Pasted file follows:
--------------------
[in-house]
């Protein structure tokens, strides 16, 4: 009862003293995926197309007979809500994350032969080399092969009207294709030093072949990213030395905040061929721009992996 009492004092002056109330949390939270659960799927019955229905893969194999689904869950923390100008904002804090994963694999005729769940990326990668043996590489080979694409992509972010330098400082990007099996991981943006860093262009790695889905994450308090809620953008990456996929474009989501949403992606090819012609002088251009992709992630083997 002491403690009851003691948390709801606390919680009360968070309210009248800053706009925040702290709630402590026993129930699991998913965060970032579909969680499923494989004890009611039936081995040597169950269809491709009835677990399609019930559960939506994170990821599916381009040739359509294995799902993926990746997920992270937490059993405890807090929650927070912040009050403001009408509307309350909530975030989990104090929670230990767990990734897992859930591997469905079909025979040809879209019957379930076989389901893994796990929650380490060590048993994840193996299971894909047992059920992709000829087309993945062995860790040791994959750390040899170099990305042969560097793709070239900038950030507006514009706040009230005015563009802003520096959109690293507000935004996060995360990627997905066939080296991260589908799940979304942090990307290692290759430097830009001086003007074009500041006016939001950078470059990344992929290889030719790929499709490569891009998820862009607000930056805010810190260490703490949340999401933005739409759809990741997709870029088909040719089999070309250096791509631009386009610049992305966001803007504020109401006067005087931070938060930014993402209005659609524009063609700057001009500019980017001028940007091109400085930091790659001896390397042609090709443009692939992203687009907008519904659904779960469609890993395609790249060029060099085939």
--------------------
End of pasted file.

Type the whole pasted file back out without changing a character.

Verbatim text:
[in-house]
């Protein structure tokens, strides 16, 4: 009862003293995926197309007979809500994350032969080399092969009207294709030093072949990213030395905040061929721009992996 009492004092002056109330949390939270659960799927019955229905893969194999689904869950923390100008904002804090994963694999005729769940990326990668043996590489080979694409992509972010330098400082990007099996991981943006860093262009790695889905994450308090809620953008990456996929474009989501949403992606090819012609002088251009992709992630083997 002491403690009851003691948390709801606390919680009360968070309210009248800053706009925040702290709630402590026993129930699991998913965060970032579909969680499923494989004890009611039936081995040597169950269809491709009835677990399609019930559960939506994170990821599916381009040739359509294995799902993926990746997920992270937490059993405890807090929650927070912040009050403001009408509307309350909530975030989990104090929670230990767990990734897992859930591997469905079909025979040809879209019957379930076989389901893994796990929650380490060590048993994840193996299971894909047992059920992709000829087309993945062995860790040791994959750390040899170099990305042969560097793709070239900038950030507006514009706040009230005015563009802003520096959109690293507000935004996060995360990627997905066939080296991260589908799940979304942090990307290692290759430097830009001086003007074009500041006016939001950078470059990344992929290889030719790929499709490569891009998820862009607000930056805010810190260490703490949340999401933005739409759809990741997709870029088909040719089999070309250096791509631009386009610049992305966001803007504020109401006067005087931070938060930014993402209005659609524009063609700057001009500019980017001028940007091109400085930091790659001896390397042609090709443009692939992203687009907008519904659904779960469609890993395609790249060029060099085939």